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“My philosophy is that whether you have an online or offline business, your website is working for you 24/7—it’s not just there to look pretty.”

Go Fire Yourself is a blog and podcast started by Laurel Staples that is designed to help part-time entrepreneurs quit their jobs, grow their small businesses and make more money.

What inspired you to launch your business?

At the end of 2007, I quit my high-paying mechanical engineering job to move back to my hometown of Nashville, TN and start my own retail store. To be quite honest, it didn’t go very well in the sense that I lost a lot of money (you might recall that December 2007 was when the recession began), but I became completely hooked on being my own boss. Despite the fact my retail store closed only a mere two years after I opened it, I decided that I never wanted to work for someone else again. So I haven’t.

Now, years later, I am a successful photographer and I run a blog and podcast called “Go Fire Yourself” to help other entrepreneurs quit their day jobs, grow their businesses and never look back. On the blog, I write about the valuable lessons that I’ve learned along the way and some of the big mistakes that I’ve made (that hopefully other people will avoid). Plus, on my podcast, I interview all types of successful entrepreneurs that have quit their 9-to-5 jobs to pursue their dreams.
In the past 6 years, I’ve learned that nothing lights me up more than discussing how to grow and market small businesses. In addition, there are very few things more rewarding than inspiring other exceptional people to make a living by following their true passions in life.

When I was interviewing Mitch Gordon for my podcast this past year, he said, “Entrepreneurship is a little bit of a sickness and a disease,” he laughed and continued, “but it’s one that I’m happy to have.” There’s no doubt that this perfectly describes me, and my blog is designed for people who feel the exact same way.

What issue does your core product help solve and how so?

My core product on “Go Fire Yourself” is my content. I’m sure we’ve all heard the saying that “content is king” and of course, this is definitely the case when you have an online business.

I create my content to inspire people and to give them valuable action steps that take them closer towards making enough money with their side business so that they can quit their day jobs.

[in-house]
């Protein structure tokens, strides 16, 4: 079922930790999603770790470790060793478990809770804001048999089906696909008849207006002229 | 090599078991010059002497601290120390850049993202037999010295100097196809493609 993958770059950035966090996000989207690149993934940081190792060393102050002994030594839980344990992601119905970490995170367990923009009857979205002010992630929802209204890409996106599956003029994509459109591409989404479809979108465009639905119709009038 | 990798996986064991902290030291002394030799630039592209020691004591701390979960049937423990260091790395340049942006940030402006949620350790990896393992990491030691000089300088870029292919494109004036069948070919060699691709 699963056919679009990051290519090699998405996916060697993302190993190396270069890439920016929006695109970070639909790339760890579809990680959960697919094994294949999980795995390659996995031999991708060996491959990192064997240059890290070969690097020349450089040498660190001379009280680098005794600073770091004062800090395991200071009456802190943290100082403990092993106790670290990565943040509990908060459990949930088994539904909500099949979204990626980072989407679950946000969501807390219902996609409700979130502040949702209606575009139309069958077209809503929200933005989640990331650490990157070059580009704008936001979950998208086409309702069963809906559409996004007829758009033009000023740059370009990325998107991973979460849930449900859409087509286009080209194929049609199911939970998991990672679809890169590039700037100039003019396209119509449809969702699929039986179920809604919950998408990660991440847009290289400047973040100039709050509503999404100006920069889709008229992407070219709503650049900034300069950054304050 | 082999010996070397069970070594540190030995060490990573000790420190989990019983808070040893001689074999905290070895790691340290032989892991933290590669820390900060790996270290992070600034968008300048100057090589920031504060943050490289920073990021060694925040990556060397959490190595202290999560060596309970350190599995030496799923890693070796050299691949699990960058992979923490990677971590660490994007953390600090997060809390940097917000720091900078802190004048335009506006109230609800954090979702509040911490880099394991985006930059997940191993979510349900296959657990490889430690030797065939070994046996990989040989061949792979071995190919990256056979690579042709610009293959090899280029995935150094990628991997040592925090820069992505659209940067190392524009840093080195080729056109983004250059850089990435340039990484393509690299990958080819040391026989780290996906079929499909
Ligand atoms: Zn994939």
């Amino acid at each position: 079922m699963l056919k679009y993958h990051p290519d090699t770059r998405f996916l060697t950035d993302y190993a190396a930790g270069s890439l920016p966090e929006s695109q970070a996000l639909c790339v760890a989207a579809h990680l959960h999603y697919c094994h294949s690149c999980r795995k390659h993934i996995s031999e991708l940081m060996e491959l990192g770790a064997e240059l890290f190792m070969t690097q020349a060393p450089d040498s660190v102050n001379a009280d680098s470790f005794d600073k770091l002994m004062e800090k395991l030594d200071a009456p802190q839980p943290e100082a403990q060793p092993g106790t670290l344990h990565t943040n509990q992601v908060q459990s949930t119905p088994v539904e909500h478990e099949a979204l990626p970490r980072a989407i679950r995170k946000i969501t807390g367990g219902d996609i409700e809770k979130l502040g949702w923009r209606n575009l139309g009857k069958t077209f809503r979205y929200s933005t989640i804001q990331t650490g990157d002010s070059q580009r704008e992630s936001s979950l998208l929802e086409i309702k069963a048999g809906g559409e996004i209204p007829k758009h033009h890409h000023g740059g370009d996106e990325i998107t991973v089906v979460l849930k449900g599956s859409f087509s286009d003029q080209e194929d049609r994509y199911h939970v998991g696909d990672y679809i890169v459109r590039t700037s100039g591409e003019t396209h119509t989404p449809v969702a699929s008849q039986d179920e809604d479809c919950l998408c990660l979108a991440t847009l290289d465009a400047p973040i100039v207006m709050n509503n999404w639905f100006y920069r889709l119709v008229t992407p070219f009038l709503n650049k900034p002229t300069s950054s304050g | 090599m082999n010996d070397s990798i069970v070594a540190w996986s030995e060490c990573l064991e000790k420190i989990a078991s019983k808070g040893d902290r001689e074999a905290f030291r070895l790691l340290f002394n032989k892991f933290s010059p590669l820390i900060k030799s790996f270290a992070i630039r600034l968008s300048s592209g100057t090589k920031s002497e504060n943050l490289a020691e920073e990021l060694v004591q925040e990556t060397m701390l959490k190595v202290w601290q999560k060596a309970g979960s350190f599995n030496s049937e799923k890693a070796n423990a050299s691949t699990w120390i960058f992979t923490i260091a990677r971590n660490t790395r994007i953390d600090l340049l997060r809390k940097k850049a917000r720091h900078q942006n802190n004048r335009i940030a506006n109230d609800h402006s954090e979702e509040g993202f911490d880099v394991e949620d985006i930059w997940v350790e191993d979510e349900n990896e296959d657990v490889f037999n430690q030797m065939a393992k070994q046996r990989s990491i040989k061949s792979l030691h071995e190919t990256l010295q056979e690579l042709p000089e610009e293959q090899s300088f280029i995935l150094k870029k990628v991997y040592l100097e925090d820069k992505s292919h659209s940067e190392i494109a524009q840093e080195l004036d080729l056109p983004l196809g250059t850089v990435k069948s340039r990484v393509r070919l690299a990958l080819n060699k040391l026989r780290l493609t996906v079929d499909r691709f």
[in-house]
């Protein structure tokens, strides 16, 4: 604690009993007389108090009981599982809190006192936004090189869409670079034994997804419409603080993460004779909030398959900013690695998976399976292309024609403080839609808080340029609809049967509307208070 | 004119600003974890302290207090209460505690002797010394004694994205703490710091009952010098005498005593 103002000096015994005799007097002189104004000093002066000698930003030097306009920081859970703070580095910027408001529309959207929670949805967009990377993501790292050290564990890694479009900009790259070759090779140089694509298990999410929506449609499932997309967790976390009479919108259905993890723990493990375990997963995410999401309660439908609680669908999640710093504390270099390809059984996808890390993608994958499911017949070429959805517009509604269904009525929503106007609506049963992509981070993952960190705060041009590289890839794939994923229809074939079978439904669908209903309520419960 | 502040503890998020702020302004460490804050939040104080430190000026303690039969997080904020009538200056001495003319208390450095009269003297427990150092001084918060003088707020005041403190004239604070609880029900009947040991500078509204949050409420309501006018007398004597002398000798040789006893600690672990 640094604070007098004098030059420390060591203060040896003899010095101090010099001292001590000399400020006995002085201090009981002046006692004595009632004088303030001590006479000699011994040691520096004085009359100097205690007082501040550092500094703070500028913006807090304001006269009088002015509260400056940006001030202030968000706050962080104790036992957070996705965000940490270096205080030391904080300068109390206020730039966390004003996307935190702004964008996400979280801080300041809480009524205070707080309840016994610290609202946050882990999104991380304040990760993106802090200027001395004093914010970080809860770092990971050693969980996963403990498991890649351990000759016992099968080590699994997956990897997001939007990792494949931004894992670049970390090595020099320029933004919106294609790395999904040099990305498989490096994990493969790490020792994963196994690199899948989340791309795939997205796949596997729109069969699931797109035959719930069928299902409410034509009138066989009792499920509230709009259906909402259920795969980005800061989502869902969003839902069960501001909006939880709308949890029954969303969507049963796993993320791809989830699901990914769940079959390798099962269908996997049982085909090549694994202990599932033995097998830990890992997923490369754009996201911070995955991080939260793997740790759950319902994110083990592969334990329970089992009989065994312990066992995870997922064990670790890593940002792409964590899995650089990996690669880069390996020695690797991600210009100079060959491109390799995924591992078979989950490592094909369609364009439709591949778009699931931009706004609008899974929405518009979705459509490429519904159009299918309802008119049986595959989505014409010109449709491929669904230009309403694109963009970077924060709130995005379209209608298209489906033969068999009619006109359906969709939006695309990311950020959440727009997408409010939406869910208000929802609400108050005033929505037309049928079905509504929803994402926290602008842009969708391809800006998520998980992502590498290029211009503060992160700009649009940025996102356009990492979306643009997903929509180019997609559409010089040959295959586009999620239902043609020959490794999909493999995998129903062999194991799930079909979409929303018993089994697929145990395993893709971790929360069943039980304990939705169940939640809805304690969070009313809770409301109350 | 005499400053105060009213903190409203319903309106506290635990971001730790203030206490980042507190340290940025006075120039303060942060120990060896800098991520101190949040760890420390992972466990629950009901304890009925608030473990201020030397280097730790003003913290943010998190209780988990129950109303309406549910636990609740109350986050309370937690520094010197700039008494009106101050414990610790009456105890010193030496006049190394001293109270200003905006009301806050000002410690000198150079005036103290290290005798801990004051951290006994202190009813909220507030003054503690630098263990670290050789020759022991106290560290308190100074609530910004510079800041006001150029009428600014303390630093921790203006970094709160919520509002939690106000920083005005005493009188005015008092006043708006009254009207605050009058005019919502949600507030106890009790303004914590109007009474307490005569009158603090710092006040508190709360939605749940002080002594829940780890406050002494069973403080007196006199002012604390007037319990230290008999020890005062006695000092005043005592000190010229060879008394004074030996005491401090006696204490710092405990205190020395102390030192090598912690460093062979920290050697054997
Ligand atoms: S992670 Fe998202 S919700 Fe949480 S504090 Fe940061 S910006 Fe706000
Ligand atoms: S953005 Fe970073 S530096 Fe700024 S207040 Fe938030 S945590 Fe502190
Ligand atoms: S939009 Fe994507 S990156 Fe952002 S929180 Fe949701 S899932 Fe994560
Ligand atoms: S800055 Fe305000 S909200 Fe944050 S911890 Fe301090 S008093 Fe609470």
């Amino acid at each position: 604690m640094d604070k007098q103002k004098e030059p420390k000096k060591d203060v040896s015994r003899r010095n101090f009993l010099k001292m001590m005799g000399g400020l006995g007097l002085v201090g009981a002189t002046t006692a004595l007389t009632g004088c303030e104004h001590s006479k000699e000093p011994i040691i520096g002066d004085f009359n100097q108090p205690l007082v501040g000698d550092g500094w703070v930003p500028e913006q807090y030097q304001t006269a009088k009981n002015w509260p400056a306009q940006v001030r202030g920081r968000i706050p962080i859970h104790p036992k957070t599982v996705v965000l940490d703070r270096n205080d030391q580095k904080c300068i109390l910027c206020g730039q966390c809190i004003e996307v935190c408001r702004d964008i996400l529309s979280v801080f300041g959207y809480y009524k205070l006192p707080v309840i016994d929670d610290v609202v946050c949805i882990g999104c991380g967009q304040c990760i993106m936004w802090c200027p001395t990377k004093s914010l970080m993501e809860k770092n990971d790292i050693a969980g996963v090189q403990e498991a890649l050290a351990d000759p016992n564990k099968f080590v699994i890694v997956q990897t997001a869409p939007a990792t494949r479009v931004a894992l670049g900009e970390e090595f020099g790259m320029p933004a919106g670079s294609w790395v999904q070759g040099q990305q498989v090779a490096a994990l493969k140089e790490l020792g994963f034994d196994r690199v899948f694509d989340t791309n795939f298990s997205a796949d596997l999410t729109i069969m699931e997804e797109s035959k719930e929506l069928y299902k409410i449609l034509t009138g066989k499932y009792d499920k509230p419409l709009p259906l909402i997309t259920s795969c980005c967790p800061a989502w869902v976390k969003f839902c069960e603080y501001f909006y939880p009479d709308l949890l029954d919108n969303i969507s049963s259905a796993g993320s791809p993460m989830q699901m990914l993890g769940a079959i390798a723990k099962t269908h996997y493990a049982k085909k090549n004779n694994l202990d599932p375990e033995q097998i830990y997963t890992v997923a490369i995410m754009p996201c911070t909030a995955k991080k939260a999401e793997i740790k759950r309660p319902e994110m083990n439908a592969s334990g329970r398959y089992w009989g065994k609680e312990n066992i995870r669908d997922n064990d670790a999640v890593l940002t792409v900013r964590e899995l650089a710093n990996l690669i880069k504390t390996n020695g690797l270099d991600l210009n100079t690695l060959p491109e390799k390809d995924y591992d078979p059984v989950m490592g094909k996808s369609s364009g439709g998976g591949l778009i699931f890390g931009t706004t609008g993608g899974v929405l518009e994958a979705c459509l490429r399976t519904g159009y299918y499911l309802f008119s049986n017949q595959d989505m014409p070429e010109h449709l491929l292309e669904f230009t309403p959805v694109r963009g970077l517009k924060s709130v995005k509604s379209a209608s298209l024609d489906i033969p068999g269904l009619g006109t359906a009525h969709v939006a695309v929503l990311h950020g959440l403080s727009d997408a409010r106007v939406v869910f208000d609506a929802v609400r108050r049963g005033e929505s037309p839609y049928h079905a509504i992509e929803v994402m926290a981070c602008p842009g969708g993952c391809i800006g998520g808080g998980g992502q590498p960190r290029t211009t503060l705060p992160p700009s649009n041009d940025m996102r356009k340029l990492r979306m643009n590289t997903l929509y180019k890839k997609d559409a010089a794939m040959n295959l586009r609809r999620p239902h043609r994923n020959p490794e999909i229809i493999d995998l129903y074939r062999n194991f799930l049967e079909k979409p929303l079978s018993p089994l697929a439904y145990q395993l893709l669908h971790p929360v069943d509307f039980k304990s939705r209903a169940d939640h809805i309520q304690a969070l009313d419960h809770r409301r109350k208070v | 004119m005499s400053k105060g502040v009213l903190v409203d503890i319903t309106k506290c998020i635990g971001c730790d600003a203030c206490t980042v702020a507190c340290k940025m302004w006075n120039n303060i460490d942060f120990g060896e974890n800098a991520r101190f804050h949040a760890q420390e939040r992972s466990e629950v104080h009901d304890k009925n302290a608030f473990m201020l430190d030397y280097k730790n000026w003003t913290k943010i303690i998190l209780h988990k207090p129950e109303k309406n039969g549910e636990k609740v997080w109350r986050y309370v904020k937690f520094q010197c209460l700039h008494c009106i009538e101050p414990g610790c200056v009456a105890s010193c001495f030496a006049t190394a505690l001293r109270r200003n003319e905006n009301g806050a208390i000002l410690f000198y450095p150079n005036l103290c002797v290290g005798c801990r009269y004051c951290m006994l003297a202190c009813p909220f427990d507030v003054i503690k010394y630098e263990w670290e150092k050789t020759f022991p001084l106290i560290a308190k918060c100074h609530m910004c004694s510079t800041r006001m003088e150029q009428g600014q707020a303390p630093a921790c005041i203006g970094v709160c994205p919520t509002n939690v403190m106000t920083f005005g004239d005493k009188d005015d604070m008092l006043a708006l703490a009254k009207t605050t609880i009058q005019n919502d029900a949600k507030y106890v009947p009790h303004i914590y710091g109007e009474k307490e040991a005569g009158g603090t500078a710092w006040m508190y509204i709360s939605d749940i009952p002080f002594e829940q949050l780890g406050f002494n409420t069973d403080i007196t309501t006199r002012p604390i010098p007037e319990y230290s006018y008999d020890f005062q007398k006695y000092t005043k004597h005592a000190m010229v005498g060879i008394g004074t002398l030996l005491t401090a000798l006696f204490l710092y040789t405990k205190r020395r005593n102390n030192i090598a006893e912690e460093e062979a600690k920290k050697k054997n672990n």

One of my main goals is to help small business owners optimize their web presence. My philosophy is that whether you have an online or offline business, your website is working for you 24/7—it’s not just there to look pretty. It’s working for you while you’re at your day job, while you’re sleeping, and while you’re running errands. There is literally nothing else that will work this hard for you.

Therefore, when you can effectively optimize your business’s web presence, your site can start selling (or at least pre-selling) your product or services for you while you do other things. This way, you have a greater chance of quitting your day job and making a smooth transition into becoming a full-time entrepreneur.
The next step for me in my business is to package my content in different forms such as an audio course and physical book. Currently, these are on the way and they are being specifically designed for people who are really serious about their growing their business and taking their life to the next level.

What has been your biggest challenge as a business owner and how have you met that challenge?

My biggest challenge as a small business owner has been dealing with money. Being a former engineer, I am great with numbers and I love organizing my finances in detailed Excel spreadsheets (yes, I’m a nerd), but when you never know how much money you’ll have coming in the door that week, month or even year, it’s difficult to plan ahead with your expenses. If I’m not careful, the feeling of uncertainty around money can lead to a sense of anxiety and desperation to find new clients. Because of this, I’ve worked hard to build up my resilience over the last few years and now have a more relaxed view on the matter.

The first thing I do to deal with the money issue is to just trust that it’s going to be there when I need it. I know this doesn’t sound like a solid business model, but it works. When I look back at the past 6 years of my life since I quit my job, I’ve always found a way to make ends meet (certain times were tougher than others, but it always worked out). If that’s the case, why would I assume that the future would be any different? I’ve learned that there’s always money coming around the corner, even if I can’t see it yet.